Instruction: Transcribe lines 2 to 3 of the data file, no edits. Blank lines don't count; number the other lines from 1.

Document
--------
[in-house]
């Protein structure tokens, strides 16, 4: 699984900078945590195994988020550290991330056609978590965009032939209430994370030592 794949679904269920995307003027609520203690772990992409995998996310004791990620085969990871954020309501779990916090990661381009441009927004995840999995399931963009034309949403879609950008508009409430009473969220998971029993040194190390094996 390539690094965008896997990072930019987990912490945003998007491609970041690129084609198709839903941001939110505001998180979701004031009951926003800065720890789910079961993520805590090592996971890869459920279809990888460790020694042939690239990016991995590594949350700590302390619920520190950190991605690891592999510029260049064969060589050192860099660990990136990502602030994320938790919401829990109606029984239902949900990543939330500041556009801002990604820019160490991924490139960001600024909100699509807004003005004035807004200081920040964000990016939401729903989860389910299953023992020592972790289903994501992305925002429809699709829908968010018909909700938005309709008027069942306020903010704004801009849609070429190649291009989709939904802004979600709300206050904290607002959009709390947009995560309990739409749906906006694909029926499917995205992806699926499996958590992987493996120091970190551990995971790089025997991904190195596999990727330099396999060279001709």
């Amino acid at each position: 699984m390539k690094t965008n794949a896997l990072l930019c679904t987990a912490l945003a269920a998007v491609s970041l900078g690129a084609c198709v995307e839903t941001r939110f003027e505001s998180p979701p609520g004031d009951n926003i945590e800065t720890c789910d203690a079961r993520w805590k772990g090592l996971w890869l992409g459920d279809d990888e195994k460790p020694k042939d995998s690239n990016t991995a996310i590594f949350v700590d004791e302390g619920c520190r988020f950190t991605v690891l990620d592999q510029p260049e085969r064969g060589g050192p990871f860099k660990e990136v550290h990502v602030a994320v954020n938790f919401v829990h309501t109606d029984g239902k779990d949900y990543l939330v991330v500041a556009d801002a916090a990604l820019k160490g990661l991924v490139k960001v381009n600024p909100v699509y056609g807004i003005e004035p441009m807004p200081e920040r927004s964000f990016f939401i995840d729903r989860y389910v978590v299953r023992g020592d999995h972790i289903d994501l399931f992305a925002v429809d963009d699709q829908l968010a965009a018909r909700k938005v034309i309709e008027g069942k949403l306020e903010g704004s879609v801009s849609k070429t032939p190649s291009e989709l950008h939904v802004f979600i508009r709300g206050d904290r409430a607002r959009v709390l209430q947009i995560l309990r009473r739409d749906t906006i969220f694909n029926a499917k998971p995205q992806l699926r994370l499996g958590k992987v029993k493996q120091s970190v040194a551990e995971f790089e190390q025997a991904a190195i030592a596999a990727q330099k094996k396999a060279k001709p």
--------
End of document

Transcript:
């Protein structure tokens, strides 16, 4: 699984900078945590195994988020550290991330056609978590965009032939209430994370030592 794949679904269920995307003027609520203690772990992409995998996310004791990620085969990871954020309501779990916090990661381009441009927004995840999995399931963009034309949403879609950008508009409430009473969220998971029993040194190390094996 390539690094965008896997990072930019987990912490945003998007491609970041690129084609198709839903941001939110505001998180979701004031009951926003800065720890789910079961993520805590090592996971890869459920279809990888460790020694042939690239990016991995590594949350700590302390619920520190950190991605690891592999510029260049064969060589050192860099660990990136990502602030994320938790919401829990109606029984239902949900990543939330500041556009801002990604820019160490991924490139960001600024909100699509807004003005004035807004200081920040964000990016939401729903989860389910299953023992020592972790289903994501992305925002429809699709829908968010018909909700938005309709008027069942306020903010704004801009849609070429190649291009989709939904802004979600709300206050904290607002959009709390947009995560309990739409749906906006694909029926499917995205992806699926499996958590992987493996120091970190551990995971790089025997991904190195596999990727330099396999060279001709």
């Amino acid at each position: 699984m390539k690094t965008n794949a896997l990072l930019c679904t987990a912490l945003a269920a998007v491609s970041l900078g690129a084609c198709v995307e839903t941001r939110f003027e505001s998180p979701p609520g004031d009951n926003i945590e800065t720890c789910d203690a079961r993520w805590k772990g090592l996971w890869l992409g459920d279809d990888e195994k460790p020694k042939d995998s690239n990016t991995a996310i590594f949350v700590d004791e302390g619920c520190r988020f950190t991605v690891l990620d592999q510029p260049e085969r064969g060589g050192p990871f860099k660990e990136v550290h990502v602030a994320v954020n938790f919401v829990h309501t109606d029984g239902k779990d949900y990543l939330v991330v500041a556009d801002a916090a990604l820019k160490g990661l991924v490139k960001v381009n600024p909100v699509y056609g807004i003005e004035p441009m807004p200081e920040r927004s964000f990016f939401i995840d729903r989860y389910v978590v299953r023992g020592d999995h972790i289903d994501l399931f992305a925002v429809d963009d699709q829908l968010a965009a018909r909700k938005v034309i309709e008027g069942k949403l306020e903010g704004s879609v801009s849609k070429t032939p190649s291009e989709l950008h939904v802004f979600i508009r709300g206050d904290r409430a607002r959009v709390l209430q947009i995560l309990r009473r739409d749906t906006i969220f694909n029926a499917k998971p995205q992806l699926r994370l499996g958590k992987v029993k493996q120091s970190v040194a551990e995971f790089e190390q025997a991904a190195i030592a596999a990727q330099k094996k396999a060279k001709p």